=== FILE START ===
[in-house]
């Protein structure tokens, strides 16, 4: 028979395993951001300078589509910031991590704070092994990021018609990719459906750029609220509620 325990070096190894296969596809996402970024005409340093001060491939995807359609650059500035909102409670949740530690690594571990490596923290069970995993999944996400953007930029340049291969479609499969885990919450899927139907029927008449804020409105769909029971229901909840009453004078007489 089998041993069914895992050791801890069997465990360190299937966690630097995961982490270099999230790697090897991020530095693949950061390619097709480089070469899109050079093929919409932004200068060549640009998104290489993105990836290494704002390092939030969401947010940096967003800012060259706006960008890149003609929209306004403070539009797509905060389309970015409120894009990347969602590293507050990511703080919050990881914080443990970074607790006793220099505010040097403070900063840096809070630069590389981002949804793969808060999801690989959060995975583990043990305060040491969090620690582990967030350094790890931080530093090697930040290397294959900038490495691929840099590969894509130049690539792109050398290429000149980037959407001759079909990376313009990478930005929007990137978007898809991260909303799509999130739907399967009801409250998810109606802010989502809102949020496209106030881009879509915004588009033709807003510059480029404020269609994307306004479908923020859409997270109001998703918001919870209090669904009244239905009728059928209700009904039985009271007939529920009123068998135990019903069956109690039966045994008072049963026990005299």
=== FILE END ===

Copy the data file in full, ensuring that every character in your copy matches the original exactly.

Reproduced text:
[in-house]
């Protein structure tokens, strides 16, 4: 028979395993951001300078589509910031991590704070092994990021018609990719459906750029609220509620 325990070096190894296969596809996402970024005409340093001060491939995807359609650059500035909102409670949740530690690594571990490596923290069970995993999944996400953007930029340049291969479609499969885990919450899927139907029927008449804020409105769909029971229901909840009453004078007489 089998041993069914895992050791801890069997465990360190299937966690630097995961982490270099999230790697090897991020530095693949950061390619097709480089070469899109050079093929919409932004200068060549640009998104290489993105990836290494704002390092939030969401947010940096967003800012060259706006960008890149003609929209306004403070539009797509905060389309970015409120894009990347969602590293507050990511703080919050990881914080443990970074607790006793220099505010040097403070900063840096809070630069590389981002949804793969808060999801690989959060995975583990043990305060040491969090620690582990967030350094790890931080530093090697930040290397294959900038490495691929840099590969894509130049690539792109050398290429000149980037959407001759079909990376313009990478930005929007990137978007898809991260909303799509999130739907399967009801409250998810109606802010989502809102949020496209106030881009879509915004588009033709807003510059480029404020269609994307306004479908923020859409997270109001998703918001919870209090669904009244239905009728059928209700009904039985009271007939529920009123068998135990019903069956109690039966045994008072049963026990005299």